Tag Archives | streamflow

RTD Activity Idea: Monitoring Streamflow

Streamflow over the course of 2012 from the USGS streamgage in Trenton, NJ

The task of monitoring the nation’s numerous streams and rivers falls to the United States Geological Survey. The USGS maintains a large network of instruments that record streamflow, water height, temperature, conductivity, water quality and several additional environmental variables. One of the chief uses of this network is to monitor the occurrence of floods and droughts.

Thanks to USGS’s National Water Information System, this data is easily accessible for students to access and visualize, allowing them to investigate river conditions at nearby locations or from across the nation.

Real-time Data Project

Here is a quick activity students can use to investigate current streamflow conditions and compare them with historical norms.

  1. Go to the Current Streamflow Map on the USGS WaterWatch site and select a state.
  2. Click on a station and note whether it is currently above, at, or below normal conditions, as denoted by the color of the dot.
  3. Click on the station ID number. This will take to you the station’s summary page.
  4. In the pull-down list, select “Time-series: Daily data
  5. The top of the page includes some basic information on the station, including its location, a photo of the station, and (for some stations) the upstream drainage area. Underneath this information is a box to customize the graphs appear on the page.
  6. Select “Graph w/ stats” as the output format and enter a date range you’d like to visualize. (Here’s an example that displays data from Trenton, NJ for all of 2012.)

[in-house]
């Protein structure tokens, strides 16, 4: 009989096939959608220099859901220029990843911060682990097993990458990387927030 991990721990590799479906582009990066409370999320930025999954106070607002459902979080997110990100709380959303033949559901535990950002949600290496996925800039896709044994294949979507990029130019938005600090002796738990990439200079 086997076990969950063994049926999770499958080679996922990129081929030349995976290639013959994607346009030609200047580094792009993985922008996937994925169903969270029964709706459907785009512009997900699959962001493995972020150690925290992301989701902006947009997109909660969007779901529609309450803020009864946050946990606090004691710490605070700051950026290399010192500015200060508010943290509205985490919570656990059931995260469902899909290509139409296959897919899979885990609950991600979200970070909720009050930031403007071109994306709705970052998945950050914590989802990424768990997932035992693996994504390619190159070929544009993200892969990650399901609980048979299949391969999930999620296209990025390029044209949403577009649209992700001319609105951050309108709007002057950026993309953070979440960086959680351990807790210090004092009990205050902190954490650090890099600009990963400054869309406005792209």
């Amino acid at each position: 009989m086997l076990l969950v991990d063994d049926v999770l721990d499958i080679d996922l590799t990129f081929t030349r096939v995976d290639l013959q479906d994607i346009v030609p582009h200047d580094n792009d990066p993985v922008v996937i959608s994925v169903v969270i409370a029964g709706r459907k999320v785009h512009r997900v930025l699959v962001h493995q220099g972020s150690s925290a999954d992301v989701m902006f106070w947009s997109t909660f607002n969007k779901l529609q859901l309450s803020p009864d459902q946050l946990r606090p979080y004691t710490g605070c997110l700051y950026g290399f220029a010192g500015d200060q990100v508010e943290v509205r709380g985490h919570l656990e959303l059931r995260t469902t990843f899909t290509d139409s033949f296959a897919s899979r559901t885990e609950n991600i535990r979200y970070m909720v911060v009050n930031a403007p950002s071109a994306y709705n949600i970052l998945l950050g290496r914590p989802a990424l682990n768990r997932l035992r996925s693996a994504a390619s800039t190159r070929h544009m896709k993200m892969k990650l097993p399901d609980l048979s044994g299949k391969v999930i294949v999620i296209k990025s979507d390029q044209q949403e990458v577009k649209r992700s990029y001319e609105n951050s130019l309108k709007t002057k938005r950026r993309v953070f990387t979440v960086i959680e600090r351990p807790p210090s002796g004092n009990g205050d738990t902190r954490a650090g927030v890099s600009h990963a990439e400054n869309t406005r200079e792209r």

7. Find the graph for discharge or gage height and compare how the measurements (shown in blue) compare with the historical average (shown in yellow).
  8. If you choose a full year (i.e. from January 1st to December 31st) you can quickly get a good idea of the annual differences and seasonal cycle at a station. (For example, for the Trenton station above, the highest average streamflows are typically seen in March and April, while the lowest occur in the summer and early fall.)
  9. Now that you have the hang of it, you can create graphs for individual years to compare them with each other, or you can look up data around specific events you know of, like major rain storms or droughts.

Engaging Questions

Here are a few questions students can think about before they start their research.

  • What do you know about floods and droughts? What causes them? What impacts do they have on the environment, ecosystems and people?
  • How do you think scientists study river flow? (The two primary methods are gage height and streamflow.)

Suggested Research Questions

Here are several questions students can try to answer by looking at the data.

  1. For your selected station, how does the most recent measurement compare with the current streamflow status (i.e. percentile class) shown on the map?
  2. How long has the station be at that state?
  3. What times of year have the highest streamflow? Which times have the lowest?
  4. Were there any times during the year where the streamflow was exceptionally high or low? Do you have any idea what may have caused these observations?

Relevant References